The Language of Flowers
Summary (from Goodreads): A mesmerizing, moving, and elegantly written debut novel, The Language of Flowers beautifully weaves past and present, creating a vivid portrait of an unforgettable woman whose gift for flowers helps her change the lives of others even as she struggles to overcome her own troubled past.
The Victorian language of flowers was used to convey romantic expressions: honeysuckle for devotion, asters for patience, and red roses for love. But for Victoria Jones, it’s been more useful in communicating grief, mistrust, and solitude. After a childhood spent in the foster-care system, she is unable to get close to anybody, and her only connection to the world is through flowers and their meanings.
Now eighteen and emancipated from the system, Victoria has nowhere to go and sleeps in a public park, where she plants a small garden of her own. Soon a local florist discovers her talents, and Victoria realizes she has a gift for helping others through the flowers she chooses for them. But a mysterious vendor at the flower market has her questioning what’s been missing in her life, and when she’s forced to confront a painful secret from her past, she must decide whether it’s worth risking everything for a second chance at happiness.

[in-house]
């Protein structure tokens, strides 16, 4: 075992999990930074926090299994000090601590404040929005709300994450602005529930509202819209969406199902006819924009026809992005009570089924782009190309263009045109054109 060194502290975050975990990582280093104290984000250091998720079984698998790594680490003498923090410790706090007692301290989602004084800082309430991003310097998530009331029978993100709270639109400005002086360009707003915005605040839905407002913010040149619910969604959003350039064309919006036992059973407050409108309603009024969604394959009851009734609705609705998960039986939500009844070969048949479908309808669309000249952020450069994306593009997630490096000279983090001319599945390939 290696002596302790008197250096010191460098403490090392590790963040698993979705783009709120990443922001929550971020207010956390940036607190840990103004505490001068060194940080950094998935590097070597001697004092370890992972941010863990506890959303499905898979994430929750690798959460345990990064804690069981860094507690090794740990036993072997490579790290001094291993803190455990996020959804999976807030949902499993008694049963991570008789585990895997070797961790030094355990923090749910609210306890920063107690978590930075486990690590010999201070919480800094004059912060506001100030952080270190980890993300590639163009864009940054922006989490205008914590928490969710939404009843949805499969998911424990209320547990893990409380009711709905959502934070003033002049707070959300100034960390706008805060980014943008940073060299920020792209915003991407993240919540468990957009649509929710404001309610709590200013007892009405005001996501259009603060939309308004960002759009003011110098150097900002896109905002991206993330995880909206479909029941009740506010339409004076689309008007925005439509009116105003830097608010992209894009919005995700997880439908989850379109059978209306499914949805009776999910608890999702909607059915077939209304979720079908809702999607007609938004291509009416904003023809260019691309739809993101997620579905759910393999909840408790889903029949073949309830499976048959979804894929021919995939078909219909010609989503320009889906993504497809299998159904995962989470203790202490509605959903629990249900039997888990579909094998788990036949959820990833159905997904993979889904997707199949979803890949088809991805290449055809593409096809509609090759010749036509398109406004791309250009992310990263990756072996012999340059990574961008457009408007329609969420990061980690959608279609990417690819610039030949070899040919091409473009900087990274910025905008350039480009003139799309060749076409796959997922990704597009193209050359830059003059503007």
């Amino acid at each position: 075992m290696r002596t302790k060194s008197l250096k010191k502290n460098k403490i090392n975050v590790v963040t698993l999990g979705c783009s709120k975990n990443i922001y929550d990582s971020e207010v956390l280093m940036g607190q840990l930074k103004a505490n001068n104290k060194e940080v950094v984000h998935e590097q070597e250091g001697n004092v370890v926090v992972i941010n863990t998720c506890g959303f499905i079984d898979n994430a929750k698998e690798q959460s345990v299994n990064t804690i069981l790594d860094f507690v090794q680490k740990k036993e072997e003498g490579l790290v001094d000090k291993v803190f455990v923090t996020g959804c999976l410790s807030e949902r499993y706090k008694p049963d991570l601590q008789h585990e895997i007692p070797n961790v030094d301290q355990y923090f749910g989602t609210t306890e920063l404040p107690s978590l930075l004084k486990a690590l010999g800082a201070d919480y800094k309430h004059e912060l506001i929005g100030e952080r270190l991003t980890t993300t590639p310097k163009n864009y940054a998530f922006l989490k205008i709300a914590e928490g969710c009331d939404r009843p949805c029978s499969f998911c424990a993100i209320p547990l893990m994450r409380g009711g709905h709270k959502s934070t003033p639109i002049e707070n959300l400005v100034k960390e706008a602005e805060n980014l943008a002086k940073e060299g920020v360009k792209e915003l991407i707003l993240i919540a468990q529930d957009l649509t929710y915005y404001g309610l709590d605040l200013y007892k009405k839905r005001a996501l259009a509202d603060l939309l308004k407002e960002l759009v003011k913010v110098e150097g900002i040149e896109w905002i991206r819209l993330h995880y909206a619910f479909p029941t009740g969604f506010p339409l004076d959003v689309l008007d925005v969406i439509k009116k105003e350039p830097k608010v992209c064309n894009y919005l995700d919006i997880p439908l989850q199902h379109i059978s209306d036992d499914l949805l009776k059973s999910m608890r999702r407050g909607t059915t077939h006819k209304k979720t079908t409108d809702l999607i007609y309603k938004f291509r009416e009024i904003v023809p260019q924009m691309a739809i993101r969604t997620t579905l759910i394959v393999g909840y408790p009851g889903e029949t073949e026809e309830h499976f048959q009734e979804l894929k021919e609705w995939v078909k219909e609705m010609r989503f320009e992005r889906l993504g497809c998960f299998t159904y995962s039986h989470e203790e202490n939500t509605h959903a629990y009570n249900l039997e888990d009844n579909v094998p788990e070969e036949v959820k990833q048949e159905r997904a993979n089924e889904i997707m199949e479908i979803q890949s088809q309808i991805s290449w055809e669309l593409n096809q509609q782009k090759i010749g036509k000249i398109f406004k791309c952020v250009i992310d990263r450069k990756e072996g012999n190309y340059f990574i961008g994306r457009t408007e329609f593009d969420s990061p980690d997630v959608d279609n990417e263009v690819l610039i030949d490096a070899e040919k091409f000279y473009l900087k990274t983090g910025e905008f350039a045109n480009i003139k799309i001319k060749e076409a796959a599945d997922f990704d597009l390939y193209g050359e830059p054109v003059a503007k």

Review: This book was recommended to me by a trusted friend as the best book she'd read all year, so my expectations were, perhaps, unreasonably high. The writing style was lovely, and the first half of the book was engrossing, even given the complicated and not quite likeable personality of Victoria. I enjoyed watching Victoria blossom as she worked in the flower shop, and was fascinated by the flower history and the magic Victoria causes as she finds the perfect flower arrangement for her customers. The second half of the book left me feeling unhappy; I guess I would have preferred a sappy happily-ever-after ending, and that wouldn't have made the book nearly so interesting. The real problems I had were twofold. First, the relationship between Victoria and Grant was so one-sided that I couldn't see why Grant kept putting up with her. And secondly, Victoria's decisions were so, so terrible that I lost all respect for her (if I were to be any more specific, it would be a complete spoiler). I couldn't relate to her at all, given her terrible childhood in the foster system, and so it's possible that her reactions were completely understandable. But while I felt sympathy and pity for her, I didn't like Victoria at all towards the end.
Rating: 4 stars